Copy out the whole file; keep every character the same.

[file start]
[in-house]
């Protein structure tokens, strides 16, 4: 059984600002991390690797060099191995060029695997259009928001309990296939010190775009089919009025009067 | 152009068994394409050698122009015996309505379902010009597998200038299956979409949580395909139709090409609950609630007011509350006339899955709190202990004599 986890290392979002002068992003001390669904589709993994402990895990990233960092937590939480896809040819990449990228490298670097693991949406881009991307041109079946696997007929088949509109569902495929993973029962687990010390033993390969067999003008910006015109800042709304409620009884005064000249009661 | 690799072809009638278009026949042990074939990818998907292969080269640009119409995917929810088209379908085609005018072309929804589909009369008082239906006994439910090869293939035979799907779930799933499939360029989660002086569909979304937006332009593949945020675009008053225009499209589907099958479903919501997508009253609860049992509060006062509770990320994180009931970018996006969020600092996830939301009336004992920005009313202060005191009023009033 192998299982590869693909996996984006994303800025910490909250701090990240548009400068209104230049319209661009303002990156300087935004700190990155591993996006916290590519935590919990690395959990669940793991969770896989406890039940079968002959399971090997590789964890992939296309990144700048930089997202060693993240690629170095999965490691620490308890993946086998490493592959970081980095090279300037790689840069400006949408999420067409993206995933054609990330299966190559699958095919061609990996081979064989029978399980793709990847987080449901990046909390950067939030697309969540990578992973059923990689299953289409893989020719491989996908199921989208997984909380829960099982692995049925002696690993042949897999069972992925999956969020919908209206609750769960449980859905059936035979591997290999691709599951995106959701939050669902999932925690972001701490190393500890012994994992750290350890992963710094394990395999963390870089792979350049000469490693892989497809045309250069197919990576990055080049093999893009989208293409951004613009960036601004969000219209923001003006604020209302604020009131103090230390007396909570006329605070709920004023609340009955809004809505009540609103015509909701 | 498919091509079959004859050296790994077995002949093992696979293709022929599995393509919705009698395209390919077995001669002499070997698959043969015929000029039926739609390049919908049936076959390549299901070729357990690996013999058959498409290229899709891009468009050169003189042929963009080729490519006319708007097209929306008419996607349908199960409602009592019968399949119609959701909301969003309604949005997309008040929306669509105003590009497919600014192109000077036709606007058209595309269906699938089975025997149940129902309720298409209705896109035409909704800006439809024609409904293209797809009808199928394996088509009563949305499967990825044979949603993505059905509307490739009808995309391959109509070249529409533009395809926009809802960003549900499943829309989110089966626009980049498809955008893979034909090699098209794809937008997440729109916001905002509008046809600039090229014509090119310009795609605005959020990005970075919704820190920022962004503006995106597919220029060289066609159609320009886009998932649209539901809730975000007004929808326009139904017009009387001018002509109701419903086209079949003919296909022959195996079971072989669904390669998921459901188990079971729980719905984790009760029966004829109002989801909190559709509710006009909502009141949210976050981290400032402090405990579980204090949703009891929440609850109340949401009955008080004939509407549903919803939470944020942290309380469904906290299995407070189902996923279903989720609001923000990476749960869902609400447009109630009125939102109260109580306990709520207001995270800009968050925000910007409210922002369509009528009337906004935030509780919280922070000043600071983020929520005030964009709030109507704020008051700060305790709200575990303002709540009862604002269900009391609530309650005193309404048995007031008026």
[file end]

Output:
[in-house]
């Protein structure tokens, strides 16, 4: 059984600002991390690797060099191995060029695997259009928001309990296939010190775009089919009025009067 | 152009068994394409050698122009015996309505379902010009597998200038299956979409949580395909139709090409609950609630007011509350006339899955709190202990004599 986890290392979002002068992003001390669904589709993994402990895990990233960092937590939480896809040819990449990228490298670097693991949406881009991307041109079946696997007929088949509109569902495929993973029962687990010390033993390969067999003008910006015109800042709304409620009884005064000249009661 | 690799072809009638278009026949042990074939990818998907292969080269640009119409995917929810088209379908085609005018072309929804589909009369008082239906006994439910090869293939035979799907779930799933499939360029989660002086569909979304937006332009593949945020675009008053225009499209589907099958479903919501997508009253609860049992509060006062509770990320994180009931970018996006969020600092996830939301009336004992920005009313202060005191009023009033 192998299982590869693909996996984006994303800025910490909250701090990240548009400068209104230049319209661009303002990156300087935004700190990155591993996006916290590519935590919990690395959990669940793991969770896989406890039940079968002959399971090997590789964890992939296309990144700048930089997202060693993240690629170095999965490691620490308890993946086998490493592959970081980095090279300037790689840069400006949408999420067409993206995933054609990330299966190559699958095919061609990996081979064989029978399980793709990847987080449901990046909390950067939030697309969540990578992973059923990689299953289409893989020719491989996908199921989208997984909380829960099982692995049925002696690993042949897999069972992925999956969020919908209206609750769960449980859905059936035979591997290999691709599951995106959701939050669902999932925690972001701490190393500890012994994992750290350890992963710094394990395999963390870089792979350049000469490693892989497809045309250069197919990576990055080049093999893009989208293409951004613009960036601004969000219209923001003006604020209302604020009131103090230390007396909570006329605070709920004023609340009955809004809505009540609103015509909701 | 498919091509079959004859050296790994077995002949093992696979293709022929599995393509919705009698395209390919077995001669002499070997698959043969015929000029039926739609390049919908049936076959390549299901070729357990690996013999058959498409290229899709891009468009050169003189042929963009080729490519006319708007097209929306008419996607349908199960409602009592019968399949119609959701909301969003309604949005997309008040929306669509105003590009497919600014192109000077036709606007058209595309269906699938089975025997149940129902309720298409209705896109035409909704800006439809024609409904293209797809009808199928394996088509009563949305499967990825044979949603993505059905509307490739009808995309391959109509070249529409533009395809926009809802960003549900499943829309989110089966626009980049498809955008893979034909090699098209794809937008997440729109916001905002509008046809600039090229014509090119310009795609605005959020990005970075919704820190920022962004503006995106597919220029060289066609159609320009886009998932649209539901809730975000007004929808326009139904017009009387001018002509109701419903086209079949003919296909022959195996079971072989669904390669998921459901188990079971729980719905984790009760029966004829109002989801909190559709509710006009909502009141949210976050981290400032402090405990579980204090949703009891929440609850109340949401009955008080004939509407549903919803939470944020942290309380469904906290299995407070189902996923279903989720609001923000990476749960869902609400447009109630009125939102109260109580306990709520207001995270800009968050925000910007409210922002369509009528009337906004935030509780919280922070000043600071983020929520005030964009709030109507704020008051700060305790709200575990303002709540009862604002269900009391609530309650005193309404048995007031008026």